Then it may be said—and I understand the noble Lord to make this point in his speech—that even if the Government cannot consent to all foreign meat being marked, we might at all events consent to legislation which would make it impossible for foreign or colonial meat to be sold as British. That would be a reasonable, I think a very reasonable, request were it not for the fact that the law as it stands already deals with that point most com- 1092 pletely. Under various Acts of Parliament any one perpetrating a fraud of that kind would be liable to prosecution. I do not think I need remind the House of a case which occurred only the other day, and which shows how very dangerous it is to sell anything in this country under a false description. It is within the recollection of everyone that a Bond Street art dealer was recently heavily cast in damages because he had given a false description to some china ornaments; and I need not remind the House that the law which applies in the case of a Dresden china shepherdess applies equally in the case of a pound of frozen Australian mutton. We consider that from that point of view the Bill is unnecessary. Besides those general objections there are certain practical difficulties which evidently suggested themselves to the Select Committee of 1893, the Committee whose Report I have quoted; and I think those difficulties must suggest themselves to everyone who considers this matter.
In the first place, I would mention the great difficulties of identifying. The noble Lord seemed to suggest that it would be sufficient if the carcases were marked in the country from which they came, but I do not think that would be any protection whatever to the small consumer; and if it is desired to protect the small consumer in the way the noble Lord suggests I think it is clear that, in addition to the heavy duties which would be laid on the Custom House officials, an army of trained inspectors would be necessary all over the country in order to see that every little piece of meat was marked. For I would call your Lordships' attention to Clause 5 of the Bill, which provides that—Every person who either by himself or herself or by his or her agent servant or other person employed for that purpose sells or exposes for sale or who hawks or offers for sale any foreign or colonial meat which does not bear such mark shall cause to be attached to each carcase or piece of such foreign or colonial meat a label or mark containing in printed capital letters the words 'foreign' or 'colonial in such manner as to be clearly visible to the purchaser and any persons not complying with this requisition shall be guilty of an offence under this Act.That shows that the Bill is not only intended to apply to carcases, but to the smallest possible portion of meat sold on any stall. Again, to quote from the Report of the Select Committee, I notice that it is said that in Liverpool the average 1093 purchases at certain large shops did not exceed 2½d. Under this clause each of these would have to be marked.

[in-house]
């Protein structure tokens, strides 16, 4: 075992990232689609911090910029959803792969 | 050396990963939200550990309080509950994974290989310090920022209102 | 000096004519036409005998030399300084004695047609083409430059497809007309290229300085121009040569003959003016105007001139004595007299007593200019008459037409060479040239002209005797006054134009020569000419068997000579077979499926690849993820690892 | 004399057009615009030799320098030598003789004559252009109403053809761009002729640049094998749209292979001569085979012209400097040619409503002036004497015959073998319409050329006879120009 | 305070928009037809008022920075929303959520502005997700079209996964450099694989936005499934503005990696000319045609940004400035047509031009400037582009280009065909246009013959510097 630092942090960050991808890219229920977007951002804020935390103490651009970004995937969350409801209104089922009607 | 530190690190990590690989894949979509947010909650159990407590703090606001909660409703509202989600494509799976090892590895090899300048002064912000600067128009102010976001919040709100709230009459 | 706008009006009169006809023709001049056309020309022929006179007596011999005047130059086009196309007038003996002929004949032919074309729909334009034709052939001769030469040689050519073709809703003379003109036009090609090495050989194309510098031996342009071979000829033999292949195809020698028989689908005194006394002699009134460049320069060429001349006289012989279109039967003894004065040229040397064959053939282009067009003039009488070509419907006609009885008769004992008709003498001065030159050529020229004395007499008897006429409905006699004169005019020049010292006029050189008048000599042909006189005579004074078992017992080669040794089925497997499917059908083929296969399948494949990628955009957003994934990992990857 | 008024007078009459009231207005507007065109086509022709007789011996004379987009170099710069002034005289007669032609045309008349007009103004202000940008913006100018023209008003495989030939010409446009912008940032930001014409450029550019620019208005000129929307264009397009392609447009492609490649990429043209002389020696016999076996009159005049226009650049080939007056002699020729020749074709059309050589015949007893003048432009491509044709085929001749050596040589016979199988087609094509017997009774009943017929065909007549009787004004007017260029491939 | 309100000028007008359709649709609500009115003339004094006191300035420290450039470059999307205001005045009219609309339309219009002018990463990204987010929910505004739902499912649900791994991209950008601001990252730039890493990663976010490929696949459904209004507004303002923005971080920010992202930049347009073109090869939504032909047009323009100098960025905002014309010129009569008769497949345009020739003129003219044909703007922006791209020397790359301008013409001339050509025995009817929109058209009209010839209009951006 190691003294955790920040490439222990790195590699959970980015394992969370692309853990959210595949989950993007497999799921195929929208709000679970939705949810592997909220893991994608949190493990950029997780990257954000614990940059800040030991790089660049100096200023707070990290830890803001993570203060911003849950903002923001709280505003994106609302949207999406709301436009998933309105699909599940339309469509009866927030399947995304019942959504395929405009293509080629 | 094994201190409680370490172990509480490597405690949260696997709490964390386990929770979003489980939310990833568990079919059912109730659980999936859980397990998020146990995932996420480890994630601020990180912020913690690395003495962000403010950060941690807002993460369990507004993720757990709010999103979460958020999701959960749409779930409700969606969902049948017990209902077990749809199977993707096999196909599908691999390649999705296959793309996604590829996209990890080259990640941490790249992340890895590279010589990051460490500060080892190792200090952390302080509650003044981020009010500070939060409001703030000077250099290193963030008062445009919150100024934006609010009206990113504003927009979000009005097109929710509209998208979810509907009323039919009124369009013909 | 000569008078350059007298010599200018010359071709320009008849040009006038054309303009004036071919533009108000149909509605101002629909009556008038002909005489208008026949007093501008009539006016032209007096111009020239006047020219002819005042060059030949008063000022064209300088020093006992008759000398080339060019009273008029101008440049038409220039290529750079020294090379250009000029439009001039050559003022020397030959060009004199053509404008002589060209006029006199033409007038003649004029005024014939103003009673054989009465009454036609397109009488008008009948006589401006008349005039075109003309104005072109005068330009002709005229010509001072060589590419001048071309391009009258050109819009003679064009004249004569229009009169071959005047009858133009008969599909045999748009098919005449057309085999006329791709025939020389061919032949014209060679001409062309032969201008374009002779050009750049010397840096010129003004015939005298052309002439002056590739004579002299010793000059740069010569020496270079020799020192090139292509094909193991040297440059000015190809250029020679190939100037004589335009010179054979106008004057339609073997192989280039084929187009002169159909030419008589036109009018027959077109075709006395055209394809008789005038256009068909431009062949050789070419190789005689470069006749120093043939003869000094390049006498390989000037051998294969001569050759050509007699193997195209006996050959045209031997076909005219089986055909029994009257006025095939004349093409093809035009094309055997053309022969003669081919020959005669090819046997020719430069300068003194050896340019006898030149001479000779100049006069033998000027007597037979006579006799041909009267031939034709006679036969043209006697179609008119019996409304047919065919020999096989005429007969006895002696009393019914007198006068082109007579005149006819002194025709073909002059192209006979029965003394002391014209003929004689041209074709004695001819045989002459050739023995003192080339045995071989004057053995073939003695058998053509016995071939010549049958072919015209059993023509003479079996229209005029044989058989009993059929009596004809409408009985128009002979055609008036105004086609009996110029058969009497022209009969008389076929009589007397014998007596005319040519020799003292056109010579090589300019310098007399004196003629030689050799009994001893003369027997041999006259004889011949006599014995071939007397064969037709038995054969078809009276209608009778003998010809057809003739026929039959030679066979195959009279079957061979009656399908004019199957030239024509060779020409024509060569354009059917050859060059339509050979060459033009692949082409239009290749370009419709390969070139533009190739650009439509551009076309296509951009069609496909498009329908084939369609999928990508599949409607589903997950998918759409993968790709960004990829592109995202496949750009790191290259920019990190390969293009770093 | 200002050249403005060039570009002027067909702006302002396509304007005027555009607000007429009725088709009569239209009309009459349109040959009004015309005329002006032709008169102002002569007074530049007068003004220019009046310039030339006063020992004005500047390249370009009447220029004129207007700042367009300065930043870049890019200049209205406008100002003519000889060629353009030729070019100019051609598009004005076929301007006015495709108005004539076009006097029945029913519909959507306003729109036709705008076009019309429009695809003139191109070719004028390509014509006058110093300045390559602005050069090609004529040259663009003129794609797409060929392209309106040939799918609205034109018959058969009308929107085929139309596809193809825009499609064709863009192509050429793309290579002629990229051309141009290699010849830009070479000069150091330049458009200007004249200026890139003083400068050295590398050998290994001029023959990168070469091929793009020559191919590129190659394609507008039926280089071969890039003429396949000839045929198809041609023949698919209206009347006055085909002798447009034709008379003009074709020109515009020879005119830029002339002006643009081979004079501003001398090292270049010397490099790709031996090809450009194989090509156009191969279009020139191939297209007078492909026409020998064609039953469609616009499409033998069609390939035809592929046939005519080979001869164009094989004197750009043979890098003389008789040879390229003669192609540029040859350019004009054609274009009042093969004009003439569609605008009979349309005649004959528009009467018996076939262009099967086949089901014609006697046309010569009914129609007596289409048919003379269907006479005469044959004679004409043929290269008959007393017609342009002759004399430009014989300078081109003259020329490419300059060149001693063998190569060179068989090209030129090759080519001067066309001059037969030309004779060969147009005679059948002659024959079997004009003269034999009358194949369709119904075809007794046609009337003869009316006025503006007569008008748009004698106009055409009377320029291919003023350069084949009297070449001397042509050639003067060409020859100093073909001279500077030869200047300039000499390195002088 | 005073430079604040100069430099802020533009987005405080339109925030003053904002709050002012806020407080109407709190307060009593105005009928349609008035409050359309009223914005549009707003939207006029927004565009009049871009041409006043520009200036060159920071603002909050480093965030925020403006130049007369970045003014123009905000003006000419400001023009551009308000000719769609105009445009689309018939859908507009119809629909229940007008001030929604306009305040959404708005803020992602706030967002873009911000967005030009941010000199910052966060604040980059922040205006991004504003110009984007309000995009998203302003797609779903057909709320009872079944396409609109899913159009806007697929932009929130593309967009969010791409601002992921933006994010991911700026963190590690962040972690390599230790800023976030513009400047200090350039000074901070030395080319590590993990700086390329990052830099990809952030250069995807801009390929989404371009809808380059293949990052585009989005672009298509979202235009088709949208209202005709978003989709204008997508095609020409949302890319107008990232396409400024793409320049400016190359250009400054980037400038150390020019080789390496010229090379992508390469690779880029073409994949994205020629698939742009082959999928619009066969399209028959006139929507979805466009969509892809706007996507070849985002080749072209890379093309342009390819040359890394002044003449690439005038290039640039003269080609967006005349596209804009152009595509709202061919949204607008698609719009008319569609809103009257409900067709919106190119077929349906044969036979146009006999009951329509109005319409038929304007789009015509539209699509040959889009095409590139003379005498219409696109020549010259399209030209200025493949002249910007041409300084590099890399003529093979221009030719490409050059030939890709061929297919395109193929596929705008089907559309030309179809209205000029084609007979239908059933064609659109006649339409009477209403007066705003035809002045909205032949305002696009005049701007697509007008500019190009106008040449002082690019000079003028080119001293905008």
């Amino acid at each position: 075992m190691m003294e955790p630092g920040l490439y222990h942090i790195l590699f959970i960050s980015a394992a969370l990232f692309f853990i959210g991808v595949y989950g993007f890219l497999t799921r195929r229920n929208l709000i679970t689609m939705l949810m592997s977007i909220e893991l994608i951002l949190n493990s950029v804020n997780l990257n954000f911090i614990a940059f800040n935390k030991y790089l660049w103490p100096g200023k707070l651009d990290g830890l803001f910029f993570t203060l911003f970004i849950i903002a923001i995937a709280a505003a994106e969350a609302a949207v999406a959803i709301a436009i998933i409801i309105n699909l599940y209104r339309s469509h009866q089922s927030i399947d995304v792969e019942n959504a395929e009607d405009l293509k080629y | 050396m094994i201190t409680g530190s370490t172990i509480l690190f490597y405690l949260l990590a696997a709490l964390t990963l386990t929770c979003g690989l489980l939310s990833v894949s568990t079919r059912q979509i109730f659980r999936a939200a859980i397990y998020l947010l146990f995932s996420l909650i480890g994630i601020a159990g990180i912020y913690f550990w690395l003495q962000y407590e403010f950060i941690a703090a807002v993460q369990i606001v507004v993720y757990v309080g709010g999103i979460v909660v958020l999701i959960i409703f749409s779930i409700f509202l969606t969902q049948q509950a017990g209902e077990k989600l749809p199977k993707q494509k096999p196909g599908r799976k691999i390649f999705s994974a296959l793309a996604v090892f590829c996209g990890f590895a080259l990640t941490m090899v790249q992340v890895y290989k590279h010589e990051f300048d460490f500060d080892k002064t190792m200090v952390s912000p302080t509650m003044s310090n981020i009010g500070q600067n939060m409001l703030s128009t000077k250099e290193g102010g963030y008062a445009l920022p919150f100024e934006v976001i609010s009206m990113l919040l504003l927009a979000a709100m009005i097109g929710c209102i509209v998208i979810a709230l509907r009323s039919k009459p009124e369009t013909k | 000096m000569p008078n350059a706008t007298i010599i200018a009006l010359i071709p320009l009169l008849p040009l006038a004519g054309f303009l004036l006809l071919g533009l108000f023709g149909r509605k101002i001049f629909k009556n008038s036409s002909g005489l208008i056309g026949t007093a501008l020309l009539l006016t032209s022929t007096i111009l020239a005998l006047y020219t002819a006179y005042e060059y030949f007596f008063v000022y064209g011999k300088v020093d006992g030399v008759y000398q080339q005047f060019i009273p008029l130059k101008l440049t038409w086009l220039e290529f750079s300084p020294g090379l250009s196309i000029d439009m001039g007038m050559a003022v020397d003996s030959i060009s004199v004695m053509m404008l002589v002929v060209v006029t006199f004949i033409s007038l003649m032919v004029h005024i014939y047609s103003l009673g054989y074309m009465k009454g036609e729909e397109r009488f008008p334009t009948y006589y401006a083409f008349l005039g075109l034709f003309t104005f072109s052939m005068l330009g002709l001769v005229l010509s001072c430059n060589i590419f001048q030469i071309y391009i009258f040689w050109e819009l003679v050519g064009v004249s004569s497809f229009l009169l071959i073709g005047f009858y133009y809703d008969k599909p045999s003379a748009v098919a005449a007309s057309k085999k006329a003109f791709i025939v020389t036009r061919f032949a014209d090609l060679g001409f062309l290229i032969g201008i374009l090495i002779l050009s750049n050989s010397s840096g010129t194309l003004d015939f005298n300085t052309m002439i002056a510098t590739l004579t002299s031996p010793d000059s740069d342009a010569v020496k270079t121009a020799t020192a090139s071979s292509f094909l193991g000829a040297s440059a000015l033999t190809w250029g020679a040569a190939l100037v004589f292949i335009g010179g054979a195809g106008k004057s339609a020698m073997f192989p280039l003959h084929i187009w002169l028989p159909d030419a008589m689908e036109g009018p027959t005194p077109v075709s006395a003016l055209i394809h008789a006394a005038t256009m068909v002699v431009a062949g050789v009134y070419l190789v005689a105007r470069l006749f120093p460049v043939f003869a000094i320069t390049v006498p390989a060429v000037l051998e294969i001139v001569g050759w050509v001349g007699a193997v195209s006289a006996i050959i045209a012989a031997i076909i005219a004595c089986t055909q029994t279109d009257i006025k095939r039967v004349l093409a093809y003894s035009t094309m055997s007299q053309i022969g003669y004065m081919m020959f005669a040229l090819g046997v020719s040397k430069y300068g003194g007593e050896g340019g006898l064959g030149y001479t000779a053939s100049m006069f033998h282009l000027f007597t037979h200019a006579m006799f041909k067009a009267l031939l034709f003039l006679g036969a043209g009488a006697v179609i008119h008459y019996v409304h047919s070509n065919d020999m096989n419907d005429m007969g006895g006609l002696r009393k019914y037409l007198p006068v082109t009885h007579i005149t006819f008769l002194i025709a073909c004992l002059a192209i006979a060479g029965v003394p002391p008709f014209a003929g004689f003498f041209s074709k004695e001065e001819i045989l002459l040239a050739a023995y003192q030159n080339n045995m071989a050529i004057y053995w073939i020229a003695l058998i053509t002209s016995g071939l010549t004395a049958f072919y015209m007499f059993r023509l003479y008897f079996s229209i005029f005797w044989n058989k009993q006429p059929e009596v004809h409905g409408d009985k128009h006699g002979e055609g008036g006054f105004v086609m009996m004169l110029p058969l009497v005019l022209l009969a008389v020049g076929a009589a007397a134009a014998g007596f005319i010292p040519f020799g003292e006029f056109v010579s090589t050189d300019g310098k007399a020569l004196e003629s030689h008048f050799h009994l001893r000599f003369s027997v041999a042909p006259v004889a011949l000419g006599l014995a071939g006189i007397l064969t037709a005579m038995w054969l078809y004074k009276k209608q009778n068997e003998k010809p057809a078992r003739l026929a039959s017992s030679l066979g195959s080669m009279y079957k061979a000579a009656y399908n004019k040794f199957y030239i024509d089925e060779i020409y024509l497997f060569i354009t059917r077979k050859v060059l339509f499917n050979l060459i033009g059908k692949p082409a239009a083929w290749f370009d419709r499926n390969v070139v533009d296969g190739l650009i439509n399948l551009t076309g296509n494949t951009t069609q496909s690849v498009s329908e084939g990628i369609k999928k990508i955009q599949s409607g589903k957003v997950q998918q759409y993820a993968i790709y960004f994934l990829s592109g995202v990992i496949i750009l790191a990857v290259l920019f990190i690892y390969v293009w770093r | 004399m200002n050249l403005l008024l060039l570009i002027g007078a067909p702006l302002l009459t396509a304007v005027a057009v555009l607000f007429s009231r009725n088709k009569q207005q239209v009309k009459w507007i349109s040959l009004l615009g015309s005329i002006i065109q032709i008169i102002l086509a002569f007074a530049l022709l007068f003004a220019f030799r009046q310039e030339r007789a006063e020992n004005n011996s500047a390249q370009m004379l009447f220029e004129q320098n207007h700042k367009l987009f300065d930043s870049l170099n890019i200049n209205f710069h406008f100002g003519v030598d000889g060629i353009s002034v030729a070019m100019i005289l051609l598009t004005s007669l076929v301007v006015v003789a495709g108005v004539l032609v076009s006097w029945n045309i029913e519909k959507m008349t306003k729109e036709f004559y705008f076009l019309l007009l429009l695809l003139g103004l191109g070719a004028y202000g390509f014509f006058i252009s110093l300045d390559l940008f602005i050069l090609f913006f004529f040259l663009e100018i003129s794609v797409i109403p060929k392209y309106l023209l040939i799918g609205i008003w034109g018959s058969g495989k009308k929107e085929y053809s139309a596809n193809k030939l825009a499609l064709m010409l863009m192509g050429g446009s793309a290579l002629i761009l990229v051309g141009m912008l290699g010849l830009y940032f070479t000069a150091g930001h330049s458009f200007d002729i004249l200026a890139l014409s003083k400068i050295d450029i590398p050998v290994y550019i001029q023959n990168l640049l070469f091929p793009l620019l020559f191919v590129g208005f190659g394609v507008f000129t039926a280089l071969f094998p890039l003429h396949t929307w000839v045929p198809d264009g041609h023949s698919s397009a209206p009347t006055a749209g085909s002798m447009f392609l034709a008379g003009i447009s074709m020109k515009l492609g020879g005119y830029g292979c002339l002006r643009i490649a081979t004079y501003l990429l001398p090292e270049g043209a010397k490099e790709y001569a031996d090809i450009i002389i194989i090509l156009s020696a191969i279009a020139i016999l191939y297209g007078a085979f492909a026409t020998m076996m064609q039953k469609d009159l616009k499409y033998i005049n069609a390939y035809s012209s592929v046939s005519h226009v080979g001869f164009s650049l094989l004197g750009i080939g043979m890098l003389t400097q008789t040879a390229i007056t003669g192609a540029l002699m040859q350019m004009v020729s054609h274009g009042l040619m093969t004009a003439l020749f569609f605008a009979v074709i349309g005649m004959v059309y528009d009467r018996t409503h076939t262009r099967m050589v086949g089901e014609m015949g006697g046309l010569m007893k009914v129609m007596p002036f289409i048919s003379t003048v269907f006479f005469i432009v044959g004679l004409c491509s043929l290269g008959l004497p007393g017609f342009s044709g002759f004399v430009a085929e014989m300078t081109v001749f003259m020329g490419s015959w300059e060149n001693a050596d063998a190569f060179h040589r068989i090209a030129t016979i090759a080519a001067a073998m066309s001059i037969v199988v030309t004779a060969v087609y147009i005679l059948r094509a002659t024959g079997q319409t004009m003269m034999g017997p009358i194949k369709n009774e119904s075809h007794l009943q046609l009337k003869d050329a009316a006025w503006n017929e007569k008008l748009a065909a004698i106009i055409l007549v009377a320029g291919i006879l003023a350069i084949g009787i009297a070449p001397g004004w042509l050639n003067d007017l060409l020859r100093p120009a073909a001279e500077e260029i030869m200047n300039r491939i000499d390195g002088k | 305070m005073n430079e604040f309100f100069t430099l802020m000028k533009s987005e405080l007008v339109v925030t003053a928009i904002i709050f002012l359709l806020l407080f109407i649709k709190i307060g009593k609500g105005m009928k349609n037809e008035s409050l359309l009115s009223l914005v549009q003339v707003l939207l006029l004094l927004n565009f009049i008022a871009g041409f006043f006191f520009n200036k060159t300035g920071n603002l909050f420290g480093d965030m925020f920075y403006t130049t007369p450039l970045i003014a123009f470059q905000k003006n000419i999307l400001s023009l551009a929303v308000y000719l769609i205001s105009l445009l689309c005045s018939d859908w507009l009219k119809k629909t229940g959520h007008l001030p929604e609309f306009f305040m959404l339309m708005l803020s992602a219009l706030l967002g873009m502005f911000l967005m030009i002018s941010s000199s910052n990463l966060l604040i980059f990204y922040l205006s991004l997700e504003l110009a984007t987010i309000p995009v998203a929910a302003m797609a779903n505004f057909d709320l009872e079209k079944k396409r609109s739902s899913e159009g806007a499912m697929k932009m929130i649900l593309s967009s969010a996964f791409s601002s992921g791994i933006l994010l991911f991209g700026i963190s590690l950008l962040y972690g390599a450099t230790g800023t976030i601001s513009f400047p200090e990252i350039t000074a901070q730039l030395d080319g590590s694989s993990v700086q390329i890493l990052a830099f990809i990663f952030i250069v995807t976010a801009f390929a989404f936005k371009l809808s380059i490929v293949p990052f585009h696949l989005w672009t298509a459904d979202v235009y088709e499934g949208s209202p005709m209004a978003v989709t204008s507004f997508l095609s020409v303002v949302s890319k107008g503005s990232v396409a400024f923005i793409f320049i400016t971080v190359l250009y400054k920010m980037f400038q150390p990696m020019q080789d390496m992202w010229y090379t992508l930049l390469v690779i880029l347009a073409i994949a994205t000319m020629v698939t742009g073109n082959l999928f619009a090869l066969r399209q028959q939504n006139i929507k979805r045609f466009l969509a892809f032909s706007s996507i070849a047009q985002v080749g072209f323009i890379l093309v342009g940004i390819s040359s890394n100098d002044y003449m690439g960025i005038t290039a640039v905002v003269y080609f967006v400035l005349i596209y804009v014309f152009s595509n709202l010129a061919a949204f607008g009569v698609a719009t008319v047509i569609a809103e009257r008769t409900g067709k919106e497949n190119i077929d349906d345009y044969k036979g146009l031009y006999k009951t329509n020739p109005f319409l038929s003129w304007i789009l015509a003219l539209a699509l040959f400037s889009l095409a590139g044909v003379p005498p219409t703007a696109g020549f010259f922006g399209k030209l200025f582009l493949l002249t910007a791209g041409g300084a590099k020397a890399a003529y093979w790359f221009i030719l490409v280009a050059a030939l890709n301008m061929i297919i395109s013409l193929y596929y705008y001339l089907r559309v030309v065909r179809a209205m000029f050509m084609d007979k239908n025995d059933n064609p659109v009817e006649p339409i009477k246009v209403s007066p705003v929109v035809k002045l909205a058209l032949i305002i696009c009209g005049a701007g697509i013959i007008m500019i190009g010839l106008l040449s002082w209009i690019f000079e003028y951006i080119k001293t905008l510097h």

Then, my Lords, I think a very great expense and inconvenience and restraint would be put upon the trade of vendors of meat if they had to be licensed and had to go through the other formalities suggested in the Bill. There is one other practical difficulty which I would suggest. It is said in the Bill that all this meat must be labelled as being either Colonial or Foreign. That would entail still another difficulty, because these salesmen would not only have to differentiate between British and foreign meat, which to a skilled man might be comparatively easy, but they would also have to differentiate between Argentine meat and meat coming from any British Colony, which would be extremely difficult. My Lords, I have stated the general objections to the Bill and a few of the practical difficulties which seem to arise; and on those grounds I must ask your Lordships not to agree to the Second Reading.
THE EARL OF ONSLOW
My Lords, the noble Lord has referred very frequently to the Report of the Committee over which I had the honour to preside many years ago, and the recollection of it makes me feel very old indeed. Although I am not aware that there have been any material changes in the meat trade since that time, I have no doubt what ever that the Report of that Committee is not up to date, and if further inquiry were held into the matter now it is possible that some of the opinions expressed in 1893, might be found capable of modification. I think every member of your Lordships' House sympathises with the object of the noble Lord who has introduced this Bill. There is an old form of advertisement which runs, "When you ask for it, see that you get it"; and that, I think, describes the object of my noble friend in introducing this Bill.